If you think that I’m joking, no, I’m not. First, let me explain the title, “Heroes, kings, and saints.” The Orbán government ordered a special exhibition at the National Gallery. The employees of the gallery collected about 100 items, art works, books, and documents relevant to Hungarian history. According to Magyar Nemzet, “we are holding up our ancestors as a shield against cynicism.”
That last sentence might sound mysterious to non-Hungarians. The cynics are the non-patriotic left as opposed to the real representatives of Hungary who appreciate the historical greatness of the nation. Anyone who complains that too much attention is being paid to the past at the expense of the present and the future is non-patriotic (nemzetietlen).
I’m sure that most of you have been struck by the constant references to Hungarian historical figures when it comes to the economic and administrative plans of the government. The latest is a card that entitles the holder to free lunches or dinners. It is called “Erzsébet kártya.” I assume the reference here is to Saint Elizabeth of Hungary (1207-1231) or, as she is known in Germany where she was sent to marry Ludwig IV of Thuringia, Heilige Elisabeth von Thüringen. An absolutely obvious choice for such a card. After all, the best-known legend about Elizabeth is that while she was taking bread to the poor in secret, her husband asked her what was in the pouch; Elizabeth opened it and the bread turned into roses.
The exhibition of Hungariana will be open until August 20, St. Stephen’s Day, and the celebrations of the new constitution will last until April 18, the anniversary of its birth.
It seems to me that the government is tone deaf when it comes to domestic and foreign reactions to its policies. Despite the approximately 100,000 people out on the streets demonstrating against the new constitution and sending Prime Minister Viktor Orbán straight to hell, the government is still planning a whole slew of celebratory events over the course of the next three months. Almost as if they were asking for punishment. Meanwhile anti-Orbán cartoons are appearing in the foreign press. Here’s one from Le Monde.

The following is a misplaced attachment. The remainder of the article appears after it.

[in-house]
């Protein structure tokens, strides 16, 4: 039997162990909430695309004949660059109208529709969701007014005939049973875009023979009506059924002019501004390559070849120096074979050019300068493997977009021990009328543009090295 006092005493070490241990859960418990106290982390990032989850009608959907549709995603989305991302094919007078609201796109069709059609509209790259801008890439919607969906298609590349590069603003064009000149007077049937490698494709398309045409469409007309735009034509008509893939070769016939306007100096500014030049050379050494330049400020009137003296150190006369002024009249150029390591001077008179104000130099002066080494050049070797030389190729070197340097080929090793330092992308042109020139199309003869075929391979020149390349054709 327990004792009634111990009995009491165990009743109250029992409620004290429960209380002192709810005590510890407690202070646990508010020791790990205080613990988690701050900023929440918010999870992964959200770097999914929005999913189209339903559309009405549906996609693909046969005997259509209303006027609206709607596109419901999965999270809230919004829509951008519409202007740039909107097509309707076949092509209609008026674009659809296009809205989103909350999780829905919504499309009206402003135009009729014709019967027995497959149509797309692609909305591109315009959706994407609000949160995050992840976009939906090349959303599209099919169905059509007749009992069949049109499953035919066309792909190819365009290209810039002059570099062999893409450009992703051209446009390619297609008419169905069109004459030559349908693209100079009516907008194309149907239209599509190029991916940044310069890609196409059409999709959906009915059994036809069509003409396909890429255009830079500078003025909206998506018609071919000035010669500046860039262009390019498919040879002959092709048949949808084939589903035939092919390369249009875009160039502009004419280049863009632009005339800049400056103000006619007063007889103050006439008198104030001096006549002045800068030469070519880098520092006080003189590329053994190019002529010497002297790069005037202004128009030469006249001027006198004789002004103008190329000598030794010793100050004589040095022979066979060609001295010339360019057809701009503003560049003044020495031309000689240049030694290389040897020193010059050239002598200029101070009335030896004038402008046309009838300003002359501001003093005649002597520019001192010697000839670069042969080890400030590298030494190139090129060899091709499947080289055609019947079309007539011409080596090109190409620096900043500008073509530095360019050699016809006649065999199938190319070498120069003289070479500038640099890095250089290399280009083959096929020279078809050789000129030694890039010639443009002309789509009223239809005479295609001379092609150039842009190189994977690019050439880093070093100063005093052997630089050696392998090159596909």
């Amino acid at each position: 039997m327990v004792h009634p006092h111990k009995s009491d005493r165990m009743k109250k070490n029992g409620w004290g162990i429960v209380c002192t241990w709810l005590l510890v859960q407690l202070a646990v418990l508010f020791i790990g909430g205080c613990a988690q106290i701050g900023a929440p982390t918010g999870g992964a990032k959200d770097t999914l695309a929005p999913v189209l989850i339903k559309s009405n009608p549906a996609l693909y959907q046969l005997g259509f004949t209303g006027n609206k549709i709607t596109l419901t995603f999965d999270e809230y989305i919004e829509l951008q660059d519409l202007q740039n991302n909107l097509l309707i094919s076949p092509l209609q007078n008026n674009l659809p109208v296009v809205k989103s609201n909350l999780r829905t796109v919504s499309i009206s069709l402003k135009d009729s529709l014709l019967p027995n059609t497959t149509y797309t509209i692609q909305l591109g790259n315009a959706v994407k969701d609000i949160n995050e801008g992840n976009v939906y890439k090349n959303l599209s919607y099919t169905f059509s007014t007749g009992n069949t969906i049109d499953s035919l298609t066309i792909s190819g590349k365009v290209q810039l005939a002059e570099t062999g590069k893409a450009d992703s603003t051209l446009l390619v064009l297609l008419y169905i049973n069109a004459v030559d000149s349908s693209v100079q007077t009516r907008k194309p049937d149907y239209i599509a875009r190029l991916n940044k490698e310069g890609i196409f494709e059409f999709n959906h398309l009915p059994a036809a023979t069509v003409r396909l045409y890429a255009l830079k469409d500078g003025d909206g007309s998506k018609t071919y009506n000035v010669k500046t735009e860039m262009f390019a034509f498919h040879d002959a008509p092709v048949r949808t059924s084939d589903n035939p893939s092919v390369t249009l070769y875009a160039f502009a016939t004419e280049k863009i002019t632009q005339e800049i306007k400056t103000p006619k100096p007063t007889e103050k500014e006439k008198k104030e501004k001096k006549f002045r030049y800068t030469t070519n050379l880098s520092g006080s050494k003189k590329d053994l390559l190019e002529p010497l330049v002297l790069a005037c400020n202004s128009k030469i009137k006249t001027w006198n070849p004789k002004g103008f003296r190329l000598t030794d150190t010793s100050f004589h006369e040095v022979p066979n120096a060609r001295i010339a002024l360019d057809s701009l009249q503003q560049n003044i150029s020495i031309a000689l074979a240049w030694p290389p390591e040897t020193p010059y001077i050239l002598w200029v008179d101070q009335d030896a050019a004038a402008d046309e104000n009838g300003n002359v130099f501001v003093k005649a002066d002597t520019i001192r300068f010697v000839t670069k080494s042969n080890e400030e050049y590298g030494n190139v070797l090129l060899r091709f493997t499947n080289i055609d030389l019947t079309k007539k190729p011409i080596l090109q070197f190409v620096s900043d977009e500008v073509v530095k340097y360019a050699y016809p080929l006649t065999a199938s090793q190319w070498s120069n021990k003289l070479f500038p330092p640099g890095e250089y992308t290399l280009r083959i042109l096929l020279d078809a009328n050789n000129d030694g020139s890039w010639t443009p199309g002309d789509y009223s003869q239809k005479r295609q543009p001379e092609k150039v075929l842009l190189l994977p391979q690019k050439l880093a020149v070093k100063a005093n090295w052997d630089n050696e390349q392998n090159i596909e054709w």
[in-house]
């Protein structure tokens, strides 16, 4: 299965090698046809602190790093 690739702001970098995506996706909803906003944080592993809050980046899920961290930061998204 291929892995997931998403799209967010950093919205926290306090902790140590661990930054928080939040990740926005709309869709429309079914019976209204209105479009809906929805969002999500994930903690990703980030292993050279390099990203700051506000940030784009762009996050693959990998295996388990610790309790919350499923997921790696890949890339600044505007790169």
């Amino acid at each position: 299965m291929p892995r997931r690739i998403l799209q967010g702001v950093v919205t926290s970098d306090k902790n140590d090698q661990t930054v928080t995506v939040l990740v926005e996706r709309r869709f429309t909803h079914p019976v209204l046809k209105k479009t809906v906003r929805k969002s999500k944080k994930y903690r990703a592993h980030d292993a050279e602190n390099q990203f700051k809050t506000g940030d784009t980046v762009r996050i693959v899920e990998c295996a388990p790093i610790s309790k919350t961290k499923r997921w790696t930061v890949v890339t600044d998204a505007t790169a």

Despite the negative reactions to the new constitution, Orbán is parading as the second founder of the Hungarian state At the opening of the art exhibition in the National Gallery he said that the introduction of the new constitution is “the moment of the reestablishment” of the Hungarian state. This constitution, according to Orbán, “will renew the community we call the Hungarian nation.” Nothing like becoming a second St. Stephen! The new constitution will provide “a foundation with the strength of granite” to this new second national birth. Mind you, most people are certain that this constitution will not survive the fall of Viktor Orbán.